July 27, 2016 in Metrics
The 9 Powerlifting Metrics of MyStrengthBook

We want to release screenshots and more information on the nine metrics that MyStrengthBook tracks and analyzes.

These metrics will allow athletes to dive deep into their training numbers and assess how progress is being made, identify trends in performance, and understand the rate in which adaptations are made. As well, our analysis enables athletes to visualize their programming  and understand how to align it with established best practices or a particular programming methodology.

A few key features of our metrics: 

  • Customize reports based on any date range (days, months, or years)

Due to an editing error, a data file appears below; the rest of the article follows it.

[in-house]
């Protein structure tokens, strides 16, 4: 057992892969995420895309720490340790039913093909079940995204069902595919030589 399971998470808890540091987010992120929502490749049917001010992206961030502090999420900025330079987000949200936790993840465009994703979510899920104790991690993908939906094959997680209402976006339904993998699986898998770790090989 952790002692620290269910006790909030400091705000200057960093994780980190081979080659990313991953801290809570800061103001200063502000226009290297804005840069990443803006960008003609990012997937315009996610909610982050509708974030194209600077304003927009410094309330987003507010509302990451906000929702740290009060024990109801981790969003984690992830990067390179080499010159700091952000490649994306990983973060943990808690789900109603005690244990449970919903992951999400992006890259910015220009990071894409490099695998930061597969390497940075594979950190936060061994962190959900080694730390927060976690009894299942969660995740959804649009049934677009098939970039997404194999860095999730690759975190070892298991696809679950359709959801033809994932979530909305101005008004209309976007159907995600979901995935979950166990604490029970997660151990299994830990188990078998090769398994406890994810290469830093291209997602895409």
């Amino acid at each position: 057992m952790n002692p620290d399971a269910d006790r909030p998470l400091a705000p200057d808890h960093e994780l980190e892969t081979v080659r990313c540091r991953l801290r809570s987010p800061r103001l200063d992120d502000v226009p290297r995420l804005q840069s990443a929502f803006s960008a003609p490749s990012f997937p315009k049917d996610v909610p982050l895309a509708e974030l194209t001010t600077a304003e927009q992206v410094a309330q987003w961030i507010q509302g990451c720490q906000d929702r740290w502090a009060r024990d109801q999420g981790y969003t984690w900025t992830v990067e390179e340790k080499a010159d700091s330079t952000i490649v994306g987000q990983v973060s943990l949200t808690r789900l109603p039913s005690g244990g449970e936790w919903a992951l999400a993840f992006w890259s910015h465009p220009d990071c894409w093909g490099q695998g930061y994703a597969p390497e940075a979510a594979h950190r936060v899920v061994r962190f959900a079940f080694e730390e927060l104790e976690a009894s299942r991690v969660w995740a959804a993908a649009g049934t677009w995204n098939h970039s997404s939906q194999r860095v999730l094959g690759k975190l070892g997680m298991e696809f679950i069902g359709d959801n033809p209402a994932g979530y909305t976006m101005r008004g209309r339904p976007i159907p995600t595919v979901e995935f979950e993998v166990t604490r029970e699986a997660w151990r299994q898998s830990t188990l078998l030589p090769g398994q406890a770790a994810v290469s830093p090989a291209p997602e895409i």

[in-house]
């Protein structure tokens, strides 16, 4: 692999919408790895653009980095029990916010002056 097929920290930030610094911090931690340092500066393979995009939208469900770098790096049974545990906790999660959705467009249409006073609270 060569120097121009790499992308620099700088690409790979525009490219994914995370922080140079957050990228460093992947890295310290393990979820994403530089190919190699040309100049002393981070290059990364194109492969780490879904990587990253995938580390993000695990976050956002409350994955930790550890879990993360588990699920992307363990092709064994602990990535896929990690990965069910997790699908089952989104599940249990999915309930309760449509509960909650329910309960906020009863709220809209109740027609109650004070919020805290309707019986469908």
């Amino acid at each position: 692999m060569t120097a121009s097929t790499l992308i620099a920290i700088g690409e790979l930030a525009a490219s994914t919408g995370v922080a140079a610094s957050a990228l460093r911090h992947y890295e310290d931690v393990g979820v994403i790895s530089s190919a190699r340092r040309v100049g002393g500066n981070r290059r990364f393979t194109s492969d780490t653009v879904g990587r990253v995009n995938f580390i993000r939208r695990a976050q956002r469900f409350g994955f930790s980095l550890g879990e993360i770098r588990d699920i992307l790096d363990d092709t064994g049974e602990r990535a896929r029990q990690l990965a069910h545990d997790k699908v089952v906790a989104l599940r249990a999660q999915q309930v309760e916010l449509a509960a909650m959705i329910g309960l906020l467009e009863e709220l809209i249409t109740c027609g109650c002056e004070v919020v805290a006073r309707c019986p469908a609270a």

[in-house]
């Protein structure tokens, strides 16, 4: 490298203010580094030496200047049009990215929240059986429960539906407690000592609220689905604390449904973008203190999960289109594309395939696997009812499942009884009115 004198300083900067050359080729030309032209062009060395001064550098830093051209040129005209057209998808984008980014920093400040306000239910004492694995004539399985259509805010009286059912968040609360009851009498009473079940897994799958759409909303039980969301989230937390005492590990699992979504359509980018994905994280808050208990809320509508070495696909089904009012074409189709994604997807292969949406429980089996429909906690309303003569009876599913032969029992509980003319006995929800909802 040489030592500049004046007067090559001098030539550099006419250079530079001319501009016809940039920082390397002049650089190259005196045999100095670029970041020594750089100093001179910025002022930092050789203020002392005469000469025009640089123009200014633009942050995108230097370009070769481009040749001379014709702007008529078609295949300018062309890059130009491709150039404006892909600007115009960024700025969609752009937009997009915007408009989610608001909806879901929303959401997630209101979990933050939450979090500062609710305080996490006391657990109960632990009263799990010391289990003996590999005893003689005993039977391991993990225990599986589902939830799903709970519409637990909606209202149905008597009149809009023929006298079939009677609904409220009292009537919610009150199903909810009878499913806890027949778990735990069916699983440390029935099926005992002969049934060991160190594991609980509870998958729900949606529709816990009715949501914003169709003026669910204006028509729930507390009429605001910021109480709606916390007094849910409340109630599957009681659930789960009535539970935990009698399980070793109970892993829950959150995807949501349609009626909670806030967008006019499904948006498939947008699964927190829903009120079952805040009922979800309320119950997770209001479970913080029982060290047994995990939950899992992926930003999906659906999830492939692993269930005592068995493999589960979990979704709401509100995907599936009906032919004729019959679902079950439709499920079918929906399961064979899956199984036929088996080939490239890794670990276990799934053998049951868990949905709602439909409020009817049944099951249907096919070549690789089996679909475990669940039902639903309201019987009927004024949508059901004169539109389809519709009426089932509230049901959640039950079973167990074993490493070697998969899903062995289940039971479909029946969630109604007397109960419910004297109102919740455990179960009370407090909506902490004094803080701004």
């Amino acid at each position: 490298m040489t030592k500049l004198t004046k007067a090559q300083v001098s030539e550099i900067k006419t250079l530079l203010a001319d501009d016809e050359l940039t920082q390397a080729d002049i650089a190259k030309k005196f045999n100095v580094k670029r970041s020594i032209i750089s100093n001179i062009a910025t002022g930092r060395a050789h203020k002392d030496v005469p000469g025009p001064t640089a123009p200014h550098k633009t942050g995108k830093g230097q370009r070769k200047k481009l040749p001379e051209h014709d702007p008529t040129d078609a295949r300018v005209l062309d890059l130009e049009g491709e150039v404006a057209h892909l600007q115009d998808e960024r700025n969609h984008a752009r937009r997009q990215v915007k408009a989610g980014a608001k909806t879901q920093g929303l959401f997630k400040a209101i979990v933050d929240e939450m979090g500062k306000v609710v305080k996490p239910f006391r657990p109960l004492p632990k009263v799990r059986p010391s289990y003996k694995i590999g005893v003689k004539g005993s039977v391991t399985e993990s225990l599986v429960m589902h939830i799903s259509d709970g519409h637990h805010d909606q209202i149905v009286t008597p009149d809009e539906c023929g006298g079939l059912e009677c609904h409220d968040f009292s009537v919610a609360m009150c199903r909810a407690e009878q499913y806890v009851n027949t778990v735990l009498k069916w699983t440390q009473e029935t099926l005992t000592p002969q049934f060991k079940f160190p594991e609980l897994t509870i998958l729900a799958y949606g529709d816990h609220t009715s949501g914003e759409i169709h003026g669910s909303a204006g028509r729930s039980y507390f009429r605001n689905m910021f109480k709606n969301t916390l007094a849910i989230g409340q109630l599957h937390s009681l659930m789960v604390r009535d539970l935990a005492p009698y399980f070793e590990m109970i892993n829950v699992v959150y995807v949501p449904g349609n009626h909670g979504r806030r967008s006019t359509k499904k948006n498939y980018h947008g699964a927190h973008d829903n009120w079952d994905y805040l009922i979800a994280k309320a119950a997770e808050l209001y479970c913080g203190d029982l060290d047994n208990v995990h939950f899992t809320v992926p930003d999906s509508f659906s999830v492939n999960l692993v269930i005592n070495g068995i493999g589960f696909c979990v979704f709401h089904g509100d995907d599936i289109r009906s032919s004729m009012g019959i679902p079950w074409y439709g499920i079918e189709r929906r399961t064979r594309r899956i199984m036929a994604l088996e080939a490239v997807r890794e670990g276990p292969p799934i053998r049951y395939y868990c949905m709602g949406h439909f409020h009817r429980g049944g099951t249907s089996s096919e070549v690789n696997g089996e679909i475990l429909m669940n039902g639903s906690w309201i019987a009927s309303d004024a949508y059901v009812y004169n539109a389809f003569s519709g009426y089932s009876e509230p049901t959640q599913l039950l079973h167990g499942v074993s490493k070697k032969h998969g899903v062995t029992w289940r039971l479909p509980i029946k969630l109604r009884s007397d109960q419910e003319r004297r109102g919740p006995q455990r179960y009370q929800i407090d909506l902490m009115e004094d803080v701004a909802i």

• Customize reports based on total or individual lift (squat, bench, or deadlift)
  • Customize reports based on daily, weekly or monthly analysis
  • Customize based on KG or LBS
1.   Volume with Weighted Average Intensity

This metrics will allow athletes to track periods of high or low volume and cross reference it with the intensities used to accumulate that particular volume. By using this metric, athletes can systematically track their volume and intensities as they train toward a competition. Common practice suggests that volume should be decreasing while intensity increases throughout a competition peaking cycle. Furthermore, athletes will be able to visually see the relationship of their volumes and intensity based on core lift, and choose to increase or decrease these metrics to suit the overall training goal, e.g. an athlete may decide to push their squat volumes and intensities during a squat-centric training cycle while keeping their bench and deadlift volumes and intensities relatively lower.

2.  Baseline Volume and Relative Intensity